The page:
In the celebratory atmosphere last week as the Palestinian unity government was sworn in, ending a seven-year feud between Fatah and Hamas, it was easy to overlook who was absent.
Hamas had agreed to remain in the shadows to placate Washington, which is legally obligated to refuse aid to a government that includes a designated terrorist group. The new Palestinian cabinet looked little different from its predecessor; Hamas' input was limited to three independents, all in low-level ministerial positions.
And because this transitional government is still operating within the confines of Israeli occupation, the three ministers from Gaza were refused permits to travel to the West Bank for the swearing-in ceremony on June 2.
The appointment of a temporary government of technocrats is likely to be the easiest phase of the reconciliation agreed in late April. The deal has endured so far -- unlike earlier agreements -- because Hamas, in even more desperate straits than its rival, Fatah, has capitulated.
For that reason, the United States and most of the world hurried to offer their blessing. Israeli prime minister Benjamin Netanyahu, on the other hand, made dire warnings about the "strengthening of terror" and okayed 3,300 settler homes to punish the Palestinians.
A far trickier stage is still to come: the Palestinian cabinet under President Mahmoud Abbas needs to oversee a bitterly contested national election between Fatah and Hamas expected early next year.
The elections are seen as vital. Palestinians have had no say in who rules them since 2006, when Hamas was victorious. A year later, after brief and vicious fighting, Hamas and Fatah created separate fiefdoms in Gaza and the West Bank. Both need to prove their legitimacy at the ballot box.
Should voting take place, and Hamas win again, the US and others can be expected to boycott the new government -- withdrawing desperately needed aid -- as they did back in 2006.
But far more likely, Israel will not allow the elections to take place.
Eight years ago, in the months prior to voting, Israel initiated a wave of arrests of Hamas leaders in an attempt to stymie the democratic process. Israel also hoped to block voting in occupied East Jerusalem, which it considers part of its "eternal, indivisible" capital. But the White House -- realizing a ballot without Jerusalem would lack credibility -- pressured Israel into grudging acquiescence.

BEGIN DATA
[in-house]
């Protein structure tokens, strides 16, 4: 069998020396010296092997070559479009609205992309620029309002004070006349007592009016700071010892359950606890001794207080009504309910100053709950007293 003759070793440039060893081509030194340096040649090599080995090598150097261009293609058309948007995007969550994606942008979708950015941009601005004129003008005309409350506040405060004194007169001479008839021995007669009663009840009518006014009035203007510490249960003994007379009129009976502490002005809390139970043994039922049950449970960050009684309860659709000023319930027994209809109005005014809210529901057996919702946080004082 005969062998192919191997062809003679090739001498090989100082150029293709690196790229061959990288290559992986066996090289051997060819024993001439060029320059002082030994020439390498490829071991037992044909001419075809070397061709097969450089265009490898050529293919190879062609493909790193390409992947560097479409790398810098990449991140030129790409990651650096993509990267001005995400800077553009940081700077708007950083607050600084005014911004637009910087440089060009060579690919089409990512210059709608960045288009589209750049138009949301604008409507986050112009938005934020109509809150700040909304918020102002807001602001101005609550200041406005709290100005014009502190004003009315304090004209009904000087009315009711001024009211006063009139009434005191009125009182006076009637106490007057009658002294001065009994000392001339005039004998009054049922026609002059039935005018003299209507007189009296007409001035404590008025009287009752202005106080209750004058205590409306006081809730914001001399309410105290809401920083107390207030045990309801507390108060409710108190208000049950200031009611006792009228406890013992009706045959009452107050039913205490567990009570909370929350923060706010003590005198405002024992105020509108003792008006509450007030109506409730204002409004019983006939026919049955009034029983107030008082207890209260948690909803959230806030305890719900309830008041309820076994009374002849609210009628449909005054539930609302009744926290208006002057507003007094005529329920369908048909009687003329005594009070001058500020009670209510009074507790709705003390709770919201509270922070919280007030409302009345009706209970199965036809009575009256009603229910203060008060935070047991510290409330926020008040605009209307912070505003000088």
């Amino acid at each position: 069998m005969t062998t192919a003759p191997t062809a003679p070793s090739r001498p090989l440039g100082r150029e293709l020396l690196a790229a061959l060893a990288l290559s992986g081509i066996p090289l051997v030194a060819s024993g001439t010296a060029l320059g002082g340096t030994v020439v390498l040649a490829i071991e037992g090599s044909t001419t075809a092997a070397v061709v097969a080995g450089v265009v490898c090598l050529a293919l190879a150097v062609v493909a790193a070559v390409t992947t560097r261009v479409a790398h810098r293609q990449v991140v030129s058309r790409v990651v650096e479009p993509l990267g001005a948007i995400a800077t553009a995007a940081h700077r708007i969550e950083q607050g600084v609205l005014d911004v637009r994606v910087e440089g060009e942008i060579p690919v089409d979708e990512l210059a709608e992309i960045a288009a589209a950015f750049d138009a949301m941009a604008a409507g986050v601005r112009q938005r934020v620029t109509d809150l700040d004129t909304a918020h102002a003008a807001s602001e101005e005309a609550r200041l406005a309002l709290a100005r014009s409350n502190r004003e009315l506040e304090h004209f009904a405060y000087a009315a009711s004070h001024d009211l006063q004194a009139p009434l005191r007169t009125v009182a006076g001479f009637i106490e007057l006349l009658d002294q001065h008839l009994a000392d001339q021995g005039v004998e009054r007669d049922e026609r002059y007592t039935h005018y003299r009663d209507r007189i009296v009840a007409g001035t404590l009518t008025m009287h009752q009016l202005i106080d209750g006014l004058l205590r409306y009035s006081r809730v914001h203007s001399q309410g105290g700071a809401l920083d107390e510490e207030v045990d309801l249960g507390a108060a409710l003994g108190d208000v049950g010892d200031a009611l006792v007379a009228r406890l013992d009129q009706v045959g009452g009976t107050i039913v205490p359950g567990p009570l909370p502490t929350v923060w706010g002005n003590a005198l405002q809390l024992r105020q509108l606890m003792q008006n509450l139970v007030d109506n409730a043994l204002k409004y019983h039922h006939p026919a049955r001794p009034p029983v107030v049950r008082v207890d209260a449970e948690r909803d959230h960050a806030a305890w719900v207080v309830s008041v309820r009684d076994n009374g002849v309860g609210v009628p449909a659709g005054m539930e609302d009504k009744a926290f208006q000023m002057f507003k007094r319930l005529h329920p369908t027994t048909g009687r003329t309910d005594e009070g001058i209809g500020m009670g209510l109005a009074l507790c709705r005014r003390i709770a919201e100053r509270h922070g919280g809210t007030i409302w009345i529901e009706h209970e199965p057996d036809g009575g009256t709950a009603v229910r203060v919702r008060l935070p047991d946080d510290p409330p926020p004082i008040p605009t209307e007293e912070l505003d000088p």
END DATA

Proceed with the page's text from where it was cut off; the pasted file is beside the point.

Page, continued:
Less well remembered is that Fatah quietly conspired with Israel to try to postpone the national vote. Fearing that Hamas would sweep the board, Fatah hoped to use Israeli intransigence in Jerusalem as the necessary pretext to delay the wider elections to a time more favourable to its candidates.
Netanyahu has already announced that he will not allow an election in East Jerusalem, as well as indicating that Hamas will be barred from running elsewhere. That is hardly surprising: Israel has spent the past eight years eradicating Hamas from Jerusalem by jailing its leaders or expelling them to the West Bank.
But Fatah's behavior in 2006 hints at an even bigger obstacle to consummating the reconciliation. The reality is that Hamas and Fatah have entered the process only out of mutual despair.
Hamas' political and geographical isolation in Gaza has plumbed new depths since the Egyptian regime turned hostile. Blockaded on all sides, Hamas has seen its support erode as the enclave's economic crisis has deepened. A deal with Fatah seems the only way to open the borders.
The credibility of Fatah and Abbas, meanwhile, has been steadily undermined by years of cooperation with Israel -- all while the settlements have expanded -- in the hope of extracting a concession on statehood. With little to show for it, Fatah is increasingly seen as Israel's craven security contractor.
Abbas' new strategy -- creating a momentum towards statehood at the United Nations -- requires that his government-in-waiting establish its democratic credentials, territorial integrity, and a national consensus behind the diplomatic option.
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